Who I was and who I am
Photo by Lexi Danielle Photography.
The following is a summary of session that I wrote for the On Coming Alive Bereaved Parent’s Workshops this past weekend, in the Midwest. The topic came to me after weeks of wrestling with that to say—with what to offer these families, when I’m still walking this road myself. So, with days to spare, I decided to simply share my heart—to address the very thing that I’ve been learning so much about in these last few months, and to lead others in an interactive discussion about our identities.
Grief and devastation can shake you at the very core. It is heart-wrenching. Confusing. Disorienting. Challenging. Crushing.
Nothing shakes your reality quite like losing a child does. After I lost my son, Ethan, I found myself questioning so many things that I had once been so confident in. It wasn’t only the world around me that suddenly felt so foreign—I had changed.
Who am I? I asked myself this I’ve asked myself this question so many times since the day the doctor looked me straight in the eye and told me that my son may die. Since the day I held my sweet baby boy as his soul passed into heaven. Since that trying season in between his diagnosis and death that pushed me toward change—that season I walked into with such naivety and walked out of feeling 30 years older.
I remember the first few times I had the courage to return to places that had once felt so safe and familiar—the grocery store, my favorite coffee shop, my church, and even my own home. I was lost and out of place, though nothing around me had changed. I was not the same person anymore and felt like a stranger to everyone around me, including myself.
A child who loses their parents is called an orphan and a person who loses their spouse is called a widow or a widower, but no one knows what to call a person who has lost a child. Just as we have no title, our identities are left in shambles. I didn’t fit anywhere. I don’t know many 28-year-old empty nesters. The world doesn’t know what to do with a childless mother.
One of the things I grieved after losing Ethan was the person that I was before. It’s hard to explain this to someone until they’ve experienced it themselves, but I think anyone who has faced any devastating circumstance can relate. Sure, the most profound and obvious loss that I grieved was the loss of my son. I grieved that he was no longer in my arms. I grieved that we had to say goodbye. I grieved the two babies that I lost after him. I grieved that I never may have children. But in addition to these obvious losses, I grieved myself. I mourned over the parts of myself that died with my son, and with each subsequent loss.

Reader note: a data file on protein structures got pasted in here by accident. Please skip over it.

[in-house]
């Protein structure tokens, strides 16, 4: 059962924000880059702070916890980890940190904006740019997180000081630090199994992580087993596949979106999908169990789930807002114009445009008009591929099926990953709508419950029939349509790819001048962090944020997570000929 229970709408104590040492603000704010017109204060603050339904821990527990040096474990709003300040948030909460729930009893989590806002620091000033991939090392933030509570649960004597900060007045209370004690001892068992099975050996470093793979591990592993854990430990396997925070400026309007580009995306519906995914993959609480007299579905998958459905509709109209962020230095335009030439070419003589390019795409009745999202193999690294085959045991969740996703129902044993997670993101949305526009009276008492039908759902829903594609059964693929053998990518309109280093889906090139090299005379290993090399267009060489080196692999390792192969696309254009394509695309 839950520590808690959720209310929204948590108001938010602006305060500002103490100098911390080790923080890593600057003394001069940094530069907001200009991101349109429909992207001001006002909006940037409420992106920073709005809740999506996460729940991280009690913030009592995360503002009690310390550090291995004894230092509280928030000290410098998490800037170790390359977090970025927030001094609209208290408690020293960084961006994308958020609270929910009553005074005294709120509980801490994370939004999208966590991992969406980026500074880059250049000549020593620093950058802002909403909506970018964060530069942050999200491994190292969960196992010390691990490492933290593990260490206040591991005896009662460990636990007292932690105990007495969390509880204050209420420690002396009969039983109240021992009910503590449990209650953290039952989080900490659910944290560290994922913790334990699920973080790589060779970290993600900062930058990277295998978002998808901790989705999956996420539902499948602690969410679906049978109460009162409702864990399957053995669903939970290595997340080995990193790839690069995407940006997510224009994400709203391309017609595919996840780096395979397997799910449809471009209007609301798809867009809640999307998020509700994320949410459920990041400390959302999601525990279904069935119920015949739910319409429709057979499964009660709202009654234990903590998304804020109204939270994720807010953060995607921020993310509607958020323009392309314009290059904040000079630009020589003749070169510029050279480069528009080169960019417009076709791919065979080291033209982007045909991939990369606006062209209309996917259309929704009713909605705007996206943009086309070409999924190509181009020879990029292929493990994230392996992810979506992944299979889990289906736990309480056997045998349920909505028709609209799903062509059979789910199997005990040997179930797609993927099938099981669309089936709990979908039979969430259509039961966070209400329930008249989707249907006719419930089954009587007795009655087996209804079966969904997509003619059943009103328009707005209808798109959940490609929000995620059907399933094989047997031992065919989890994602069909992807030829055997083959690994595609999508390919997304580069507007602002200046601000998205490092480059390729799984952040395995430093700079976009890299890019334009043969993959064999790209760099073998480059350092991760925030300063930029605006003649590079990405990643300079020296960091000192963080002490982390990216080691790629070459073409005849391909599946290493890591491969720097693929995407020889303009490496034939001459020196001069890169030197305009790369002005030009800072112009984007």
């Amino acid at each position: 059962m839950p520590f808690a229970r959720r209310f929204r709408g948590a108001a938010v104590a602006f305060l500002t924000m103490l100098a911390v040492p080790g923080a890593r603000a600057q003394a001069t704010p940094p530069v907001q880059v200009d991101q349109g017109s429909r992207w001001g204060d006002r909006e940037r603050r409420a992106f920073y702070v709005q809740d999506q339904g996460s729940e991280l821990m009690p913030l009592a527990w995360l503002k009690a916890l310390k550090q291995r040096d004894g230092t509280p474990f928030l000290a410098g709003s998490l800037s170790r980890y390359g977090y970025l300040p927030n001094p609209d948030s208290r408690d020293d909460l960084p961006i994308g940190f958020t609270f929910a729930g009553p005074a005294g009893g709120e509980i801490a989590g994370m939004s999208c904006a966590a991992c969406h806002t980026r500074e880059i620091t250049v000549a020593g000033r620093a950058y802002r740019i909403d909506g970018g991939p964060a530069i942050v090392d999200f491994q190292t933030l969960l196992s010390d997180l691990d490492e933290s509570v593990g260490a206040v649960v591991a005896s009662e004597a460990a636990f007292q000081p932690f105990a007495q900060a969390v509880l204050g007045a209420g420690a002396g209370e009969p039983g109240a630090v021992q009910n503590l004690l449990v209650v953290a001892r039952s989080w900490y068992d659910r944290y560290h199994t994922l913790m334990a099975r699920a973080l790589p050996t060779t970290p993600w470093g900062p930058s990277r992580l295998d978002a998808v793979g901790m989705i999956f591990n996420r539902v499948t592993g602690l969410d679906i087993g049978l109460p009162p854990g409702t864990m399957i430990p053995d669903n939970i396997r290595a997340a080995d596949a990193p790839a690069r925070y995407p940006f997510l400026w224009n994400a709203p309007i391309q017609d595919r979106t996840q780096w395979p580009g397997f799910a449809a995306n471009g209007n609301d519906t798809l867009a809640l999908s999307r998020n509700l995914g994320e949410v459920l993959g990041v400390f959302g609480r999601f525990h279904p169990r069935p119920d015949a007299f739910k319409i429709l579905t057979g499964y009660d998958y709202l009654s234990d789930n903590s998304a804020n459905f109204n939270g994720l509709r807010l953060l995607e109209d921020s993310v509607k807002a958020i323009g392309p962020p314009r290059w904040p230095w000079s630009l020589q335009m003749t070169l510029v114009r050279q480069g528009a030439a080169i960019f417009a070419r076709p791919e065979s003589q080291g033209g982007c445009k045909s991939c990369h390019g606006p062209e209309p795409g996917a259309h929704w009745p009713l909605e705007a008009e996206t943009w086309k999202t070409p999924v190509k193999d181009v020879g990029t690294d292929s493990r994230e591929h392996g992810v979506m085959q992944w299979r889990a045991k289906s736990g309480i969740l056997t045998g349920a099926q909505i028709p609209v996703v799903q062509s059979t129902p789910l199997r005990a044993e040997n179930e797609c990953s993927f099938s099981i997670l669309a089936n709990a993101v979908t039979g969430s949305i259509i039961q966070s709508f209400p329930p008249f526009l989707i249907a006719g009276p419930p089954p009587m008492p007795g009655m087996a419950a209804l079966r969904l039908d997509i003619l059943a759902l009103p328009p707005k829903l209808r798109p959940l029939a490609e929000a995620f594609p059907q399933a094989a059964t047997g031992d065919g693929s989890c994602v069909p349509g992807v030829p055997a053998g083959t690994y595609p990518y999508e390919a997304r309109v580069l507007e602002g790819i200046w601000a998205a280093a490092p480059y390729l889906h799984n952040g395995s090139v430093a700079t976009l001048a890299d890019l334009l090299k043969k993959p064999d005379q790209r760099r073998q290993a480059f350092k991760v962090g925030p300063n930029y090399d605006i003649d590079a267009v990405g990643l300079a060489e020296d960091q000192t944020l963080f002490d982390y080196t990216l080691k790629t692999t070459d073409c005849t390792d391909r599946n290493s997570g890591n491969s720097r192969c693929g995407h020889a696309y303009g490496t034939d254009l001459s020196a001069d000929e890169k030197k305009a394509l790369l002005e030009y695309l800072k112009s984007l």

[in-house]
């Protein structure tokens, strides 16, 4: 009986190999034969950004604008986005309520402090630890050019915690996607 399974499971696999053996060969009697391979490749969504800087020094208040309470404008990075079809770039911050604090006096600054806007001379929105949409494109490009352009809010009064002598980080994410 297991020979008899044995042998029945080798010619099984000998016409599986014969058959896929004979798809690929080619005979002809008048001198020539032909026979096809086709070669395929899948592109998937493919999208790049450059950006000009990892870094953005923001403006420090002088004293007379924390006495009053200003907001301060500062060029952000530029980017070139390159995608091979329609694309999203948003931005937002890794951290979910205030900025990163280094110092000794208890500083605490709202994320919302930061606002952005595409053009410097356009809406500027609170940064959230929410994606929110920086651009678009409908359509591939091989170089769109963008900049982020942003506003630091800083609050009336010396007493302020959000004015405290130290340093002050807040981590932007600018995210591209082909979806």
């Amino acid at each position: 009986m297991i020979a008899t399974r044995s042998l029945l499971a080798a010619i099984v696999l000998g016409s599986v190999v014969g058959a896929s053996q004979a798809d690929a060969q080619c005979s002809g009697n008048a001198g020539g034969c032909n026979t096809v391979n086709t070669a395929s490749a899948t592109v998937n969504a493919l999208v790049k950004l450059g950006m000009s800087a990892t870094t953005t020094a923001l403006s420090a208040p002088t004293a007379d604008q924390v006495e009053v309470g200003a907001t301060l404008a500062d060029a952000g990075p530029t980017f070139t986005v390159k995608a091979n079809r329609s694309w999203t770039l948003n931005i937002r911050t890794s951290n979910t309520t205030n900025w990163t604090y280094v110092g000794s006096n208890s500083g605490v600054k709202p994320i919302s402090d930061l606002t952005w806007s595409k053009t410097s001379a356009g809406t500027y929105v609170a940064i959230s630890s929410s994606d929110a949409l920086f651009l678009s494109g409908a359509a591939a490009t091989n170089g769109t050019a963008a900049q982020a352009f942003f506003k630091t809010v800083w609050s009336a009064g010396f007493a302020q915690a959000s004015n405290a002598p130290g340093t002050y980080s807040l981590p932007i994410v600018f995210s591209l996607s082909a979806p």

I missed the optimist. I missed living in a world where loss felt rare. I missed the girl who didn’t have anxiety. The girl who didn’t feel everything so deeply. Who watched the news without sobbing. The girl who could focus on tasks for hours on end. The girl who could actually remember what she did last Christmas—the girl who didn’t have spots of post-traumatic memory loss. The girl who loved small talk. The girl who thought you could have anything you wanted in life if you just worked hard enough.
RIP to the old me.
In the last few months, I’ve begun to see the beauty in this transformation. I’ve taken steps toward embracing the pre-loss Kristin and the after-loss Kristin, and how both can operate together to form a “me” that I am proud of. There is such beauty in allowing goodness to grow from the darkness.
I am more than a childless parent. I am more than infant loss. I am more than recurrent miscarriage. I am more than infertility. My children have added so much to who I am, but there is still so much more that defines me. There is more to my story.
I like the realist—the girl who hopes, but knows that pain is real and empathizes with the broken hearts of this world. I like the girl who feels everything so deeply. I love the girl who has learned to slow down and stray from the task for the sake of caring for others. I love the girl who is learning not to sweat the small stuff so much. I love the girl who loves deeper. I love the girl who realizes her weakness. I love the girl who isn’t afraid to question and to seek answers. I love the girl who knows that she is not in control—being out of control can be terrifying, but is also so very freeing. I love the girl who has been given the gift of suffering.
There are parts of me that have been lost, parts that have been gained, and parts that will always be a part of me. Some things will never change.
Finding those constant, unmovable things has been reassuring and comforting. Those things that I can cling to with confidence, despite what other changes may come. My love for my children will never change. The love that God has for me will never change.
So, who am I? I am a wife and a mother to 3 children—one that I held in my arms, two that I never met, and all who now live in heaven. I’m a friend, a sister, a believer. I am broken, yet full of hope.